Citrus auranium is quite possibly the most prolific of all oil-producing trees, providing us with therapeutic essential oils from the fruit, flowers and leaves. And long before the process of distillation had been invented, civilizations around the world were already exploiting the wide range of healing properties yielded from the bark, leaves, flowers, peel and juice of the fruit in folk medicine.
In central and south America, China, Haiti, Italy and Mexico decoctions of the leaves were taken internally for their sudorific, antispasmodic, antiemetic, stimulant, stomachic, tonic effects. Conditions treated included colds, flu, fever, diarrhoea, digestive spasm and indigestion, hemorrhages, infant colic, nausea and vomiting and skin blemishes.
Harvesting and extraction
Trees are pruned every 9 months to maintain optimum foliage, and although harvesting can be at any time, in practice it is usually driven by demand for the essential oil.
Extraction is by steam distillation using crude but effective stills which produce a pale yellow oil with a wonderful fresh, dry, leafy-citrus fragrance with sweet herbaceous and woody back-notes. Petitgrain bigarade is slightly more floral with reduced woody notes and more reminiscent of neroli, but less sophisticated.
Uses in aromatherapy
Petitgrain essential oil is surprisingly versatile, and like several other oils it has the ability to both relax and uplift at the same time. In common with neroli, it has an affinity with the skin, helping with acne, pimples and blemishes, balancing over-active sebaceous glands, reducing spider veins, and acting as an all round tonic to the complexion. And all at a much lower price!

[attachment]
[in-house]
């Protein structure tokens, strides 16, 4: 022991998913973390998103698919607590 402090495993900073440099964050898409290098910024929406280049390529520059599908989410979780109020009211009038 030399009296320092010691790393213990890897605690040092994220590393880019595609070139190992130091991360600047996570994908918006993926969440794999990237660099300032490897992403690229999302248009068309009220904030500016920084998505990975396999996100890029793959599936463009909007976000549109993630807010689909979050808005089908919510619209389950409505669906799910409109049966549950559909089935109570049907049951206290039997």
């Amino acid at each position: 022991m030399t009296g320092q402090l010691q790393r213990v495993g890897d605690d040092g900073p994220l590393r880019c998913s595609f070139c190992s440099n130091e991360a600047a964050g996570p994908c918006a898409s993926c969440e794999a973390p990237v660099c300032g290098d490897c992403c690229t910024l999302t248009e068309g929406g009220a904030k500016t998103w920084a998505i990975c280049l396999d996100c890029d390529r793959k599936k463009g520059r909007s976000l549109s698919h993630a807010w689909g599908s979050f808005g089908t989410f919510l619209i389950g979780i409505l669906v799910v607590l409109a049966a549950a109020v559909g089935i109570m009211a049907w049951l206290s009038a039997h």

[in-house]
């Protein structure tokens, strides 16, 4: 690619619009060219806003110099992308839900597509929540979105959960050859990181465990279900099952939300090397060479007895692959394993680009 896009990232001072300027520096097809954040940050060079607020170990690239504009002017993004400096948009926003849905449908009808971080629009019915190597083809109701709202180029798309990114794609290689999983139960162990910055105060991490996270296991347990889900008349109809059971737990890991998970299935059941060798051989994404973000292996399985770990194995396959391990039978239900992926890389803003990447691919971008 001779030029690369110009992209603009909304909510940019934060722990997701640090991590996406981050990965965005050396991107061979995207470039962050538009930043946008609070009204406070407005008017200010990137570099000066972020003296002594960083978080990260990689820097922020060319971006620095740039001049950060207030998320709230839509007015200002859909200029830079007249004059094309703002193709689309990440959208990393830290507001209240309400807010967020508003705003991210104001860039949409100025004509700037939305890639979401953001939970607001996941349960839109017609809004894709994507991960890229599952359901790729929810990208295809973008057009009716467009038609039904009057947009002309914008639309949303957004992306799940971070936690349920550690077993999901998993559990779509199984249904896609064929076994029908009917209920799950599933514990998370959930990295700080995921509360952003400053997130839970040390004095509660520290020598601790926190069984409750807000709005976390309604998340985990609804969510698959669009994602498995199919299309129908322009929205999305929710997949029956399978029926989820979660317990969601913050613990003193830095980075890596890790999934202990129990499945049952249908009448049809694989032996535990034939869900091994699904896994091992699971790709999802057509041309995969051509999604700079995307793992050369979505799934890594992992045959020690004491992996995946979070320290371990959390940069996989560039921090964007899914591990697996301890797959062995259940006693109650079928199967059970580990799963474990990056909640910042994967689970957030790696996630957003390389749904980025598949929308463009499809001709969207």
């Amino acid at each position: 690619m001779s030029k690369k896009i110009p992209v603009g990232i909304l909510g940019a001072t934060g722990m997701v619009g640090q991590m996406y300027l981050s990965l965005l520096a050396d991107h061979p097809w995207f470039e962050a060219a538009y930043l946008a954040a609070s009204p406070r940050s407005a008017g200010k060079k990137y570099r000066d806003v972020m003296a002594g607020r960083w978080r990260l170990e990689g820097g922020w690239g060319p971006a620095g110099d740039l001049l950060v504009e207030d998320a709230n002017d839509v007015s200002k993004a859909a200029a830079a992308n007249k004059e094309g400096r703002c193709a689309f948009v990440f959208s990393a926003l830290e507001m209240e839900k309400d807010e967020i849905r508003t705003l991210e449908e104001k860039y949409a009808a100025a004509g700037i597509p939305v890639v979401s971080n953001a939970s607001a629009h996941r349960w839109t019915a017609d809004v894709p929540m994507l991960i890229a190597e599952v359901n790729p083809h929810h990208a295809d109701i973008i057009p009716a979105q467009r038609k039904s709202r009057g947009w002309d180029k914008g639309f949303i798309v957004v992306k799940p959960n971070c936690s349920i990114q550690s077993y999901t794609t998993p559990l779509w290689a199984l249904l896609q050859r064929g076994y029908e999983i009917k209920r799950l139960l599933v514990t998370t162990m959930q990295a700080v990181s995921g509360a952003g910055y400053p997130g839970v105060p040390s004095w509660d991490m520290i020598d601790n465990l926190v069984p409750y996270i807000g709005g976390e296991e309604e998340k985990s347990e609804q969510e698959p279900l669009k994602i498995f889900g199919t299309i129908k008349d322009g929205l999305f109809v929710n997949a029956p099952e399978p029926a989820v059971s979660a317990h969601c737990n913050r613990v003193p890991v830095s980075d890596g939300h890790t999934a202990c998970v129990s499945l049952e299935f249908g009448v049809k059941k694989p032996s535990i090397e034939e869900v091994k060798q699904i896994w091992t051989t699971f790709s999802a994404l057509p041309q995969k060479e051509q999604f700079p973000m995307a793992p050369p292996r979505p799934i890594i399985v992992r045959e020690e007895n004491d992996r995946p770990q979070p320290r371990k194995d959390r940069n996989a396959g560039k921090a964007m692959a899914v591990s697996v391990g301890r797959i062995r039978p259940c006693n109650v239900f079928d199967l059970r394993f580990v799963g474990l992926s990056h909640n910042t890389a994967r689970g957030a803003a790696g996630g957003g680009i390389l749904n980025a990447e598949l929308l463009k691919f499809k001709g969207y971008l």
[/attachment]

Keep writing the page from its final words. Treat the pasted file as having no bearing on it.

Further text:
Aromatherapists also use petitgrain essential oil for asthma, anxiety, colic, depression, diarrhoea, dyspepsia, fluid retention, greasy skin, headaches and migraine, hay fever, insomnia, mature skin, nausea, nervous exhaustion and stress. As stated, it is a surprisingly versatile essential oil and represents excellent value for money.
Petitgrain oil adds its own unique aromatic and therapeutic qualities wherever you use it, and it is a great middle note for blending. Try it with basil, benzoin, bergamot, clary sage, cypress, geranium, lavender, lemon, lime, linaloe wood, mandarin, neroli, orange sweet, palmarosa, rosemary, sandalwood and ylang ylang.
See Quinessence Petitgrain Essential Oil
Copyright © Quinessence Aromatherapy Ltd 2008. Written by Geoff Lyth
Bitter orange leaves
Did you know?
Petit grain is a French term meaning ‘little grain’ and refers to the very small unripe fruits that were originally harvested to produce the essential oil.
When it was discovered that this practice reduced the yield of oil from the mature fruits, producers began extracting the essential oil from the leaves and green twigs instead.
Despite this change, the term petitgrain has continued to be used in the oil industry.
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Did you know?
Sir Walter Raleigh is credited with introducing bitter orange seeds to England, and they were reportedly planted in Surrey during 1595.
The trees are said to have survived until 1739 when they were killed by cold weather.
The secret to getting the best possible results in aromatherapy is to be certain you are using the very highest quality, pure essential oils that were sourced from the best growing regions.
If you would like to learn more about how Quinessence sources and tests every essential oil for quality and purity, visit these pages on our website;-
Petitgrain Essential Oil